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08/29/2005 6:45 PM ET
Martinez wins AL Player of the Week
Subpar start to season no hindrance for catcher
tickets for any Major League Baseball game
Victor Martinez hit .536 with three homers, eight runs and six RBISs from Aug. 22-28. (Mark Duncan/AP)
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CLEVELAND -- Victor Martinez figured that, at some point in the 2005 season, he'd hit as he's always hit, which means he'd be hitting well. But when his batting average was hovering a tick or two above the Mendoza line, when he would hit turned out to be the ongoing question.

"It's like a horse race, you know," Martinez said on Monday. "You see those horses go in front, and they finish in last place. That was the kind of thinking that I had."

He took the wise man's approach, because as this horse race that is the Major League season winds toward its homestretch, Martinez's average is closer to .300 now than it is to .200. In seven games last week, the Indians catcher batted .536 (15-for-28), hit three homers, knocked in six runs and scored eight.

For his week's production, the 26-year-old Martinez was named the American League Player of the Week, an award sponsored by Bank of America. On behalf of Martinez, Bank of America will donate $1,000 to Little League Urban Initiative.

His bat in August leaves Martinez in good position to win AL Player of the Month, and it would be hard not to present a strong case for him to win it.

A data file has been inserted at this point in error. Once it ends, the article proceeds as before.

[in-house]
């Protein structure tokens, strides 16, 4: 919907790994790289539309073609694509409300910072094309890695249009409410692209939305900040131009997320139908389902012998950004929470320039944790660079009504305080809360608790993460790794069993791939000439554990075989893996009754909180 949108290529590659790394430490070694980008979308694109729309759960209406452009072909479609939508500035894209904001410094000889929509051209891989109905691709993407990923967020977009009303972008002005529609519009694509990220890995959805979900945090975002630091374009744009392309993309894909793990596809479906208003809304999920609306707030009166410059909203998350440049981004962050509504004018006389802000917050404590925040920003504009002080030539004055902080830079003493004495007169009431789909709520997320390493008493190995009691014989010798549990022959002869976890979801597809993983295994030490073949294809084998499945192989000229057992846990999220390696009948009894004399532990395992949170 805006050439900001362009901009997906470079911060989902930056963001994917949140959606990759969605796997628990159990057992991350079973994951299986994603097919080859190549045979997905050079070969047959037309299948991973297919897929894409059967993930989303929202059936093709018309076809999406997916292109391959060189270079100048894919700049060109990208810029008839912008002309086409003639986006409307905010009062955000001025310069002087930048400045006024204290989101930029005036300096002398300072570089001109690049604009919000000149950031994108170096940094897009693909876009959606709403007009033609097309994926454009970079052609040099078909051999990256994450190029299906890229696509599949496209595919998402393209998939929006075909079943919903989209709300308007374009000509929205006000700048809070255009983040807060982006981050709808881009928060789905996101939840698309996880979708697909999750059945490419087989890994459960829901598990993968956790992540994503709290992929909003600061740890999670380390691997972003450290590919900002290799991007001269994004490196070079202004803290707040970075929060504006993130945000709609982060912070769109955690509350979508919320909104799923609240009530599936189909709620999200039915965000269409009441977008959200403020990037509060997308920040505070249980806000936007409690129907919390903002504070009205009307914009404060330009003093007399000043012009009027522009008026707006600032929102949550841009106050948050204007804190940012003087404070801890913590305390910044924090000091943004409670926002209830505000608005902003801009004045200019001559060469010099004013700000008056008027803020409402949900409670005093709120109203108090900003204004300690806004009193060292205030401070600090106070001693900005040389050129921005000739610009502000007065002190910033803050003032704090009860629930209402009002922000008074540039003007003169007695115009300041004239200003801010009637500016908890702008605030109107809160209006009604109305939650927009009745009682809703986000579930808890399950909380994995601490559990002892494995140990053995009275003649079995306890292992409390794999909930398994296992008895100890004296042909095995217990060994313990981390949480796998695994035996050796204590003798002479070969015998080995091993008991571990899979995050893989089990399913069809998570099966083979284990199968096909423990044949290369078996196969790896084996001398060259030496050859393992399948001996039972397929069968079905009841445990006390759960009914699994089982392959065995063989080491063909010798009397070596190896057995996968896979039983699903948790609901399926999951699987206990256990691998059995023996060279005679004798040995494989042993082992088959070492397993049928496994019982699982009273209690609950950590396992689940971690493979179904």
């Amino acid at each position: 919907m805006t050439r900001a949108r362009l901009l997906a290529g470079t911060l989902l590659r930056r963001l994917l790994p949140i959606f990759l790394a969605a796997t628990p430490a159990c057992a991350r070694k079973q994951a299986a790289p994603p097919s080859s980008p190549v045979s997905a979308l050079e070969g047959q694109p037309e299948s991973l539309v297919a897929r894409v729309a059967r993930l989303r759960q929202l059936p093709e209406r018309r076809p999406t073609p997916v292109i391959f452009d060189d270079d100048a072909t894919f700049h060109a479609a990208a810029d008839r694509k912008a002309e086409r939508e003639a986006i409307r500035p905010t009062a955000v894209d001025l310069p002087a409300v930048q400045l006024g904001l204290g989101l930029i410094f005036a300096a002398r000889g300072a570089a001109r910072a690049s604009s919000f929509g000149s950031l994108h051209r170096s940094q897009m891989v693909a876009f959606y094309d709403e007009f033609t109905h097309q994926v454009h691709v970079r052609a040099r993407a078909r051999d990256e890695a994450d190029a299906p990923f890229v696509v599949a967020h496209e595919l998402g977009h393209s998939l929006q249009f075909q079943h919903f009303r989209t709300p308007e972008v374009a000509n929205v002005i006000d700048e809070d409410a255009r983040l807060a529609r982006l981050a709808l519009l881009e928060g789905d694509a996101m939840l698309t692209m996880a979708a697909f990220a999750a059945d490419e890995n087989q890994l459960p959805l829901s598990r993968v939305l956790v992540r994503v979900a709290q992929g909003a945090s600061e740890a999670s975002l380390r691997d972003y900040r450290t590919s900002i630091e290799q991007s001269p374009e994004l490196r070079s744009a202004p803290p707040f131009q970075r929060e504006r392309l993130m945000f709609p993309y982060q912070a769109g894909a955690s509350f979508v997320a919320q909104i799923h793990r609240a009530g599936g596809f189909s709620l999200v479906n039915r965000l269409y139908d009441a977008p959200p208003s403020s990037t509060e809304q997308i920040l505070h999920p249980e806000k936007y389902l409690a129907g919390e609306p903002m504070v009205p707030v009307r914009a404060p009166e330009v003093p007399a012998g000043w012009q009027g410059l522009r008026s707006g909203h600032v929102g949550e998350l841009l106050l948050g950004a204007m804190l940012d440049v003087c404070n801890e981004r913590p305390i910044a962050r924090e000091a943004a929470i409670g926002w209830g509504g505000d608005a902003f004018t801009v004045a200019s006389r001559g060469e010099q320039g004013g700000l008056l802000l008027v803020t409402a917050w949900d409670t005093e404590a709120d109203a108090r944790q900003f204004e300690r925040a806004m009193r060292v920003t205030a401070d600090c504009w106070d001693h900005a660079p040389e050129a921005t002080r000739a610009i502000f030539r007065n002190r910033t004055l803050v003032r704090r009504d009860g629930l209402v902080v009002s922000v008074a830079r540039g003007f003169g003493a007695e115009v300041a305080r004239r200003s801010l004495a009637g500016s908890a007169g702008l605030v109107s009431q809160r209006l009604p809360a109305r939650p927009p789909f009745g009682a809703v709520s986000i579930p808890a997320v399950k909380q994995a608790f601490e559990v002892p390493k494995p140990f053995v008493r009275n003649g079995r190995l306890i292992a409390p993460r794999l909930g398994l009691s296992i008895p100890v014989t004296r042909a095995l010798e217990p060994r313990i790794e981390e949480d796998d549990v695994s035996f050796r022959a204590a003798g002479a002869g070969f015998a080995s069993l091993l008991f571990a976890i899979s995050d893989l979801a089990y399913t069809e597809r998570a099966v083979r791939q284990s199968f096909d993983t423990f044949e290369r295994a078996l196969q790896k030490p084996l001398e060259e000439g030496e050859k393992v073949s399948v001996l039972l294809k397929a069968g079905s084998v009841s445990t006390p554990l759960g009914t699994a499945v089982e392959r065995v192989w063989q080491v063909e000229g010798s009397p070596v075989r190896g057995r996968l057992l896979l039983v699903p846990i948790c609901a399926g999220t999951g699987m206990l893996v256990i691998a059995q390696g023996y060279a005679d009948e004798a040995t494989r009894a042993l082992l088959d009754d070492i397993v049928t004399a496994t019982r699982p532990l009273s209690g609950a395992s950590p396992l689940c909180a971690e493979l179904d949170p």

"I've been kinda lucky that I hit the ball and find the hole," he said. Finding the hole?

Well, he's been finding a whole lot of holes since August rolled toward September. He's raised his batting average from a pedestrian .268 to .294, and Martinez has been one of the driving forces behind the Tribe's sudden emergence as a serious contender for the AL Wild Card spot.

He's put his early struggles behind him.

"He never got too emotional about it," said manager Eric Wedge, offering his explanation of Martinez's slow start this season. "He's got a very consistent approach and consistent mind-set.

"I think for a young player, he's got a great understanding of this game -- the fact [that] it is a marathon. It takes time sometimes to come out of a touch stretch."

He's had no tough stretches of late, Wedge said. Martinez stepped in the when hot-hitting Travis Hafner went on the disabled list with a concussion in early July, and has been hitting the baseball hard ever since.

And there's no better example of how well Martinez has hit than the Tribe's series against the Devil Rays from Aug. 22-25.

Martinez had back-to-back four-hit games, becoming the first Indians catcher to do so since Sandy Alomar Jr. in 1997.

For the month of August, Martinez, a 2004 Silver Slugger Award winner, is batting .407 (37-for-91) with five home runs and 13 RBIs.

In winning the award, he beat out Yankees shortstop Derek Jeter, A's second baseman Mark Ellis and Devil Rays second baseman Jorge Cantu. Martinez's teammate Jake Westbrook and Red Sox left-hander David Wells also received consideration.

For winning the award, Martinez will receive a Tourneau timepiece.

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